thermal conductivity enhancement of nanofluids n.
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  1. THERMAL CONDUCTIVITY ENHANCEMENT OF NANOFLUIDS M.Reza Azizian Priority Research Centre for Energy, Faculty of Engineering & Built Environment, University of Newcastle, Newcastle, NSW, Australia

  2. Nanofluids are a new class of engineering colloidal suspensions of nanoparticles (e.g. metal oxides, metals, carbon nanotubes, etc) in a base fluid such as water or organic liquids. Nanofluids show abnormally high thermal conductivities in comparison to conventional heat transfer fluids. The aim of this project is to develop a better understanding of different mechanisms behind these unusual thermophysical properties of the nanofluids. Understanding the different phenomena behind this enhancement is not possible without experiments. Thus, one of the key issues in this project is running different experiments (especially, thermal conductivity measurements) under different conditions. There are four techniques used in literature for measuring the thermal conductivity of different fluids as well as nanofluids. These four are: the Transient Hot Wire (THW) method, Temperature Oscillation (TO), Guarded Hot Plate (GHP), and hot strip method.

  3. KD2-Pro Thermal Properties Analyser, manufactured by Decagon and provided to our laboratory by ICT International Australia, works based on the Transient Hot Wire (THW) theory. KD2-Pro has lots of advantages over the old fashioned THW setup, which led us to select it for our thermal conductivity measurements. • Some of these advantages are as follows: • It is portable, • It can work on an extended temperature ranges (between -50 and 150oC), • It has data storage, • It has an auto measurement mode that was very useful in allowing to obtain data over a • pre-determined time periods, minimising disturbances to the system. KD2 Pro Thermal Properties Analyser

  4. Figure 1 shows the thermal conductivity enhancement by the Al2O3 nanoparticles (<50 nm from Sigma Aldrich) in DI-Water. The thermal conductivity of the nanofluid and based fluid was measured by KD2-Pro. Figure 2 shows that our data has a good consistency with the data reported before in literature. The nanofluid samples have been made by mixing off-the shelf nanoparticles with the base fluid by 5min stir and 3 hours sonication. Ten sets of measurements have been done for each volume concentration and the average taken afterwards. As figure 1 shows, the thermal conductivity of the nanofluids increase with increasing volume concentration. Figure 3 and 4 show the KD2-Pro doing measurements in our laboratory. During our experiments in the laboratory we found out that the KD2-Pro measurements are very sensitive to temperature changes and small vibrations which cause a convection effect. For this reason, all the measurements were carried out in a water-bath and during the night, thereby minimizing any disturbances in the surrounding environment.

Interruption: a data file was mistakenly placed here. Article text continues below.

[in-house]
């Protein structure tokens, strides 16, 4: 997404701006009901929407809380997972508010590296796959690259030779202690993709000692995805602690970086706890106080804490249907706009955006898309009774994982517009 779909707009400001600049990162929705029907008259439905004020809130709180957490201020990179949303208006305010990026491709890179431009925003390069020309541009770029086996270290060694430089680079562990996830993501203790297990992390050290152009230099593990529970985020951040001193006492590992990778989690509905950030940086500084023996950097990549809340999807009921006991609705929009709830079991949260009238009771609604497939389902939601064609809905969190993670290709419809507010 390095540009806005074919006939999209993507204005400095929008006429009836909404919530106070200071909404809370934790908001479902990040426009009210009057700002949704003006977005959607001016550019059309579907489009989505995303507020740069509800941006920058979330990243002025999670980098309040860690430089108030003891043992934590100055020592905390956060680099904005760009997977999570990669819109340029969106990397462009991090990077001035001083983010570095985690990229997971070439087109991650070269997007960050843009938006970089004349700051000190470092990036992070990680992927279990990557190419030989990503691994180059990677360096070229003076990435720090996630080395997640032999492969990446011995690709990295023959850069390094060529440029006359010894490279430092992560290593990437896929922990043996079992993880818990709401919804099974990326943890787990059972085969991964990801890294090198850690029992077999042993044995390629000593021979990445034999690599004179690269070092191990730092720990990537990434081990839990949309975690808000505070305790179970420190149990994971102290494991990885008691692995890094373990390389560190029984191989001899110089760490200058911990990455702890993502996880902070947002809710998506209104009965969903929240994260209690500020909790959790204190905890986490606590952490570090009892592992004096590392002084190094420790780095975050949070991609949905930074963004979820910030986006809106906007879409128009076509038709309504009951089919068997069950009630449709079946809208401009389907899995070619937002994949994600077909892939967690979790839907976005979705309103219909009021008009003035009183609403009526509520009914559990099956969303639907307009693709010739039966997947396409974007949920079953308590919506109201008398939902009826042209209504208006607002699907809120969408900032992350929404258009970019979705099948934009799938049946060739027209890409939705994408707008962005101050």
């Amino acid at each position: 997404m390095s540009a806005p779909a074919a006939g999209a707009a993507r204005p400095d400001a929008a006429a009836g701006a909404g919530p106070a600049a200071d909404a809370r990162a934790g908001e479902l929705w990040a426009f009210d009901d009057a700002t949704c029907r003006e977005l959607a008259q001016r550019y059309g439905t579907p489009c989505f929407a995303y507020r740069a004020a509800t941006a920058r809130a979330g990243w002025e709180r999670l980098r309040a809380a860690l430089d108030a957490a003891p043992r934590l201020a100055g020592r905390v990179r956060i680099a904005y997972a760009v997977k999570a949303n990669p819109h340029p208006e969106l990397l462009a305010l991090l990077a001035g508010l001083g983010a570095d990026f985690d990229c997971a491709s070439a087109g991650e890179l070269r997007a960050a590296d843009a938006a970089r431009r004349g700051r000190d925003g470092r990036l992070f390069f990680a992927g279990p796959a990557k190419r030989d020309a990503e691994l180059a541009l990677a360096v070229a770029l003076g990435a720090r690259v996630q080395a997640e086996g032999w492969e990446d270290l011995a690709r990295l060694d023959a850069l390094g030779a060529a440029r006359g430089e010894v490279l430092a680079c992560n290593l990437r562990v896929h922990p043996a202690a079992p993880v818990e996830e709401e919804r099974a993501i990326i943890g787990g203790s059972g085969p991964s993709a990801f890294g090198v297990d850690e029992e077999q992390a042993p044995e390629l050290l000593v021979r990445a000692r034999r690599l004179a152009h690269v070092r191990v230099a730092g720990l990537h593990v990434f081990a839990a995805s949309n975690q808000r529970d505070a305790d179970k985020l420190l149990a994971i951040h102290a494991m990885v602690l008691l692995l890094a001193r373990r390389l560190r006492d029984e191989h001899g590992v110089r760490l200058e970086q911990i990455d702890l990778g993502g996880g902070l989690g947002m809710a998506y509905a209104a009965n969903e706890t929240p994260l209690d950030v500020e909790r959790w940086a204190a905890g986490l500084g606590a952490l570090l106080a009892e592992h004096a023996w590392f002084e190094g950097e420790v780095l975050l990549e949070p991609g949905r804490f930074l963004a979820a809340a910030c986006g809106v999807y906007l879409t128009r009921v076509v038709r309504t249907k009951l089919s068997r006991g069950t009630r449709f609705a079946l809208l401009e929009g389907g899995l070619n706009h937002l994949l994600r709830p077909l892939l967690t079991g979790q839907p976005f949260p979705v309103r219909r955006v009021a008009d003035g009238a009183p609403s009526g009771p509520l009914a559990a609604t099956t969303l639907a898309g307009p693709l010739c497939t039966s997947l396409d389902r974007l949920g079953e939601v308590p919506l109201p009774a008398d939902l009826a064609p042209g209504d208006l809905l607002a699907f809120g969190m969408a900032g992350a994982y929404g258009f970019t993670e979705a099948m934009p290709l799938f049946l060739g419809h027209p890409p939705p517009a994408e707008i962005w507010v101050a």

5. Fig.1. Thermal conductivity enhancement of the Al2O3-in-water at different volume concentration

  6. Fig.2. Comparison between present experimental data with data reported in the literature

  7. Fig.3. left: 1% Alumina nanofluid sample, right: KD2-Pro instrument while doing measurements

  8. Fig.4. KD2-Pro measuring the thermal conductivity of the nanofluid sample inside the water bath Fig.5. KD2-Pro housing

  9. References: [1]J. Ma, Thermal conductivity of fluids containing nanometer sized particles, M.S.thesis, Department of Mechanical Engineering, MIT, 2006. [2]D. Yoo, K.S. Hong, H.-S. Yang, Study of thermal conductivity of nanofluids for the application of heat transfer fluids, Thermochimica Acta, vol. 445, no. 1-2, pp.66-69, 2007. [3]R. Gowda, H. Sun, P. Wang, M. Charmchi, F. Gao, Z. Gu, B. Budhlall, Effects of particle surface charge, species, concentration, and dispersion method on the thermal conductivity of nanofluids, Hindawi publishing corporation, Advances in Mechanical Engineering, vol. 2010, article ID 807610. [4]E.V. Timofeeva, A.N. Gavrilov, J.M. McCloskey, Y.V. Tolmachev, S. Sprunt, L.M. Lopatina, J.V. Selinger, Thermal conductivity and particle agglomeration in alumina nanofluids: Experiment and theory, Physical Review E, 76, 061203, 2007.